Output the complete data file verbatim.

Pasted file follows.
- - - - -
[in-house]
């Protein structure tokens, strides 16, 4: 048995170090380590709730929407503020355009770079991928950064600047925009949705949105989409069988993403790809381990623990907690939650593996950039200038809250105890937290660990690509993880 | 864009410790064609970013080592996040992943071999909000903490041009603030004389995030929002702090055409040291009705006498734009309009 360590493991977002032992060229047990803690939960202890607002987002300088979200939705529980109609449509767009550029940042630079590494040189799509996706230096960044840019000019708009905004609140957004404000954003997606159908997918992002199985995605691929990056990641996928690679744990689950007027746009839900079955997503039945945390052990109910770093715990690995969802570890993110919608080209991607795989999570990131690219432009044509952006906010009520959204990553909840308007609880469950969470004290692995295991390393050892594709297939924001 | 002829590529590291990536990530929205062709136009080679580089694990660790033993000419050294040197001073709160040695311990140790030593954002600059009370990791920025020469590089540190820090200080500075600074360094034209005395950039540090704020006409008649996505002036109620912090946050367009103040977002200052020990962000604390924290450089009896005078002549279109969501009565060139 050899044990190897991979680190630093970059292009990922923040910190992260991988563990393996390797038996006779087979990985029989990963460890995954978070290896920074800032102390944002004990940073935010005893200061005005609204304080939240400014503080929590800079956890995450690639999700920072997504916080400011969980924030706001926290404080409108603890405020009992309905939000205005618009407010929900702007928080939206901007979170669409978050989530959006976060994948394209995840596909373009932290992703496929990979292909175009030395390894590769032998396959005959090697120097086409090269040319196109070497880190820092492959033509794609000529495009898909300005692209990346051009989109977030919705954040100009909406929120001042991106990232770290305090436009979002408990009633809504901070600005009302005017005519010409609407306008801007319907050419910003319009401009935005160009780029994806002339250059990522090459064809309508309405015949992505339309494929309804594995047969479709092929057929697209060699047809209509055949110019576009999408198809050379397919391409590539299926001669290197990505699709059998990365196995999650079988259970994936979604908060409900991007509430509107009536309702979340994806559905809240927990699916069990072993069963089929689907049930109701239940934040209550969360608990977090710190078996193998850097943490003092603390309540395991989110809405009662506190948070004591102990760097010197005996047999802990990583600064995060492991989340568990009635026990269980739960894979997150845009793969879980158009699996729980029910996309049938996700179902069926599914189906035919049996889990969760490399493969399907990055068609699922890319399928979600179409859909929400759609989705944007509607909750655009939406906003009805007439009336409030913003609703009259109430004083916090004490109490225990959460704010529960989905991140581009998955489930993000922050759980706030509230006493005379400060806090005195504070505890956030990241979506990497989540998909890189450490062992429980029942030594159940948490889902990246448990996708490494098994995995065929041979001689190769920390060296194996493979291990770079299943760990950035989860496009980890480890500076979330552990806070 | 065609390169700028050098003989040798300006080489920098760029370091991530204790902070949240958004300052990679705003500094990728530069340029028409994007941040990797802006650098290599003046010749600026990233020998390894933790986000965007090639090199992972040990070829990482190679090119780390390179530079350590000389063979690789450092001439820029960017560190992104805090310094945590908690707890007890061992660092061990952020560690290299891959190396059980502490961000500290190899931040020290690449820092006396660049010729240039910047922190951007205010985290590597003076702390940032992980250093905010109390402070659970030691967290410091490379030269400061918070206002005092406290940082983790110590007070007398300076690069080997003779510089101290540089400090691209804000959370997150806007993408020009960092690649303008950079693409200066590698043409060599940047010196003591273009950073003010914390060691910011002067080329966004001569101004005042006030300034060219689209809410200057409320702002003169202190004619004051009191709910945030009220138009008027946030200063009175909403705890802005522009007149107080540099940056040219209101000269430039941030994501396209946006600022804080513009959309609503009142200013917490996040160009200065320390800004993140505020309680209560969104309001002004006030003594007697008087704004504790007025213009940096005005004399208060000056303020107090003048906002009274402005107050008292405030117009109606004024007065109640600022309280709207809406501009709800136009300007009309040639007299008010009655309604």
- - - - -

[in-house]
């Protein structure tokens, strides 16, 4: 048995170090380590709730929407503020355009770079991928950064600047925009949705949105989409069988993403790809381990623990907690939650593996950039200038809250105890937290660990690509993880 | 864009410790064609970013080592996040992943071999909000903490041009603030004389995030929002702090055409040291009705006498734009309009 360590493991977002032992060229047990803690939960202890607002987002300088979200939705529980109609449509767009550029940042630079590494040189799509996706230096960044840019000019708009905004609140957004404000954003997606159908997918992002199985995605691929990056990641996928690679744990689950007027746009839900079955997503039945945390052990109910770093715990690995969802570890993110919608080209991607795989999570990131690219432009044509952006906010009520959204990553909840308007609880469950969470004290692995295991390393050892594709297939924001 | 002829590529590291990536990530929205062709136009080679580089694990660790033993000419050294040197001073709160040695311990140790030593954002600059009370990791920025020469590089540190820090200080500075600074360094034209005395950039540090704020006409008649996505002036109620912090946050367009103040977002200052020990962000604390924290450089009896005078002549279109969501009565060139 050899044990190897991979680190630093970059292009990922923040910190992260991988563990393996390797038996006779087979990985029989990963460890995954978070290896920074800032102390944002004990940073935010005893200061005005609204304080939240400014503080929590800079956890995450690639999700920072997504916080400011969980924030706001926290404080409108603890405020009992309905939000205005618009407010929900702007928080939206901007979170669409978050989530959006976060994948394209995840596909373009932290992703496929990979292909175009030395390894590769032998396959005959090697120097086409090269040319196109070497880190820092492959033509794609000529495009898909300005692209990346051009989109977030919705954040100009909406929120001042991106990232770290305090436009979002408990009633809504901070600005009302005017005519010409609407306008801007319907050419910003319009401009935005160009780029994806002339250059990522090459064809309508309405015949992505339309494929309804594995047969479709092929057929697209060699047809209509055949110019576009999408198809050379397919391409590539299926001669290197990505699709059998990365196995999650079988259970994936979604908060409900991007509430509107009536309702979340994806559905809240927990699916069990072993069963089929689907049930109701239940934040209550969360608990977090710190078996193998850097943490003092603390309540395991989110809405009662506190948070004591102990760097010197005996047999802990990583600064995060492991989340568990009635026990269980739960894979997150845009793969879980158009699996729980029910996309049938996700179902069926599914189906035919049996889990969760490399493969399907990055068609699922890319399928979600179409859909929400759609989705944007509607909750655009939406906003009805007439009336409030913003609703009259109430004083916090004490109490225990959460704010529960989905991140581009998955489930993000922050759980706030509230006493005379400060806090005195504070505890956030990241979506990497989540998909890189450490062992429980029942030594159940948490889902990246448990996708490494098994995995065929041979001689190769920390060296194996493979291990770079299943760990950035989860496009980890480890500076979330552990806070 | 065609390169700028050098003989040798300006080489920098760029370091991530204790902070949240958004300052990679705003500094990728530069340029028409994007941040990797802006650098290599003046010749600026990233020998390894933790986000965007090639090199992972040990070829990482190679090119780390390179530079350590000389063979690789450092001439820029960017560190992104805090310094945590908690707890007890061992660092061990952020560690290299891959190396059980502490961000500290190899931040020290690449820092006396660049010729240039910047922190951007205010985290590597003076702390940032992980250093905010109390402070659970030691967290410091490379030269400061918070206002005092406290940082983790110590007070007398300076690069080997003779510089101290540089400090691209804000959370997150806007993408020009960092690649303008950079693409200066590698043409060599940047010196003591273009950073003010914390060691910011002067080329966004001569101004005042006030300034060219689209809410200057409320702002003169202190004619004051009191709910945030009220138009008027946030200063009175909403705890802005522009007149107080540099940056040219209101000269430039941030994501396209946006600022804080513009959309609503009142200013917490996040160009200065320390800004993140505020309680209560969104309001002004006030003594007697008087704004504790007025213009940096005005004399208060000056303020107090003048906002009274402005107050008292405030117009109606004024007065109640600022309280709207809406501009709800136009300007009309040639007299008010009655309604």